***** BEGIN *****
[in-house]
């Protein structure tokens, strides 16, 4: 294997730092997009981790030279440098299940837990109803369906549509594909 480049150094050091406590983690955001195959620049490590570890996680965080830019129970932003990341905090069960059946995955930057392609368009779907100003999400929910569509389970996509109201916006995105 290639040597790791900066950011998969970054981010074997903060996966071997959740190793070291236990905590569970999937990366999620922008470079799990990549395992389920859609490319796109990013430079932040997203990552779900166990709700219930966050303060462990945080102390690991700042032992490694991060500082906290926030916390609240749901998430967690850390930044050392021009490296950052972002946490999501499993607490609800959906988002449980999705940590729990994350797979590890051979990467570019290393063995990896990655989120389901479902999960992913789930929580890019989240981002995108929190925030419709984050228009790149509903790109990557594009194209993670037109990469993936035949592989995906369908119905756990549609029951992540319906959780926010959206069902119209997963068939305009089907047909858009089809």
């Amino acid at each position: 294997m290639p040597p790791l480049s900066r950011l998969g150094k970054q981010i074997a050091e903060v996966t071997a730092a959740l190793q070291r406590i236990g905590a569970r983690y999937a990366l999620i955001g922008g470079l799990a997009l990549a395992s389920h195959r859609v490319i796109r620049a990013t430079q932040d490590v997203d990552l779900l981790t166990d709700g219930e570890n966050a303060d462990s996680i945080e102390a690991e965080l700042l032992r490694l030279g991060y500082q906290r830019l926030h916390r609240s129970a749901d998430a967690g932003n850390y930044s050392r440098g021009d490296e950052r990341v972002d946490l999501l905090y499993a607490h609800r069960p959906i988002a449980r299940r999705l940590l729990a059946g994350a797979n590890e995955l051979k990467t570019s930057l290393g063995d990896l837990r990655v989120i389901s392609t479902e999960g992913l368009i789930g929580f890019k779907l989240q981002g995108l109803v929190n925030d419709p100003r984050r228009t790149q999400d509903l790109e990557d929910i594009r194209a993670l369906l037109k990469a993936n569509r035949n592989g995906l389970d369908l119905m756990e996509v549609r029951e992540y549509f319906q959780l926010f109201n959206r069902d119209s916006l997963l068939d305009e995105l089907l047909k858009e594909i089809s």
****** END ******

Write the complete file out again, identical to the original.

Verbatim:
[in-house]
């Protein structure tokens, strides 16, 4: 294997730092997009981790030279440098299940837990109803369906549509594909 480049150094050091406590983690955001195959620049490590570890996680965080830019129970932003990341905090069960059946995955930057392609368009779907100003999400929910569509389970996509109201916006995105 290639040597790791900066950011998969970054981010074997903060996966071997959740190793070291236990905590569970999937990366999620922008470079799990990549395992389920859609490319796109990013430079932040997203990552779900166990709700219930966050303060462990945080102390690991700042032992490694991060500082906290926030916390609240749901998430967690850390930044050392021009490296950052972002946490999501499993607490609800959906988002449980999705940590729990994350797979590890051979990467570019290393063995990896990655989120389901479902999960992913789930929580890019989240981002995108929190925030419709984050228009790149509903790109990557594009194209993670037109990469993936035949592989995906369908119905756990549609029951992540319906959780926010959206069902119209997963068939305009089907047909858009089809």
């Amino acid at each position: 294997m290639p040597p790791l480049s900066r950011l998969g150094k970054q981010i074997a050091e903060v996966t071997a730092a959740l190793q070291r406590i236990g905590a569970r983690y999937a990366l999620i955001g922008g470079l799990a997009l990549a395992s389920h195959r859609v490319i796109r620049a990013t430079q932040d490590v997203d990552l779900l981790t166990d709700g219930e570890n966050a303060d462990s996680i945080e102390a690991e965080l700042l032992r490694l030279g991060y500082q906290r830019l926030h916390r609240s129970a749901d998430a967690g932003n850390y930044s050392r440098g021009d490296e950052r990341v972002d946490l999501l905090y499993a607490h609800r069960p959906i988002a449980r299940r999705l940590l729990a059946g994350a797979n590890e995955l051979k990467t570019s930057l290393g063995d990896l837990r990655v989120i389901s392609t479902e999960g992913l368009i789930g929580f890019k779907l989240q981002g995108l109803v929190n925030d419709p100003r984050r228009t790149q999400d509903l790109e990557d929910i594009r194209a993670l369906l037109k990469a993936n569509r035949n592989g995906l389970d369908l119905m756990e996509v549609r029951e992540y549509f319906q959780l926010f109201n959206r069902d119209s916006l997963l068939d305009e995105l089907l047909k858009e594909i089809s």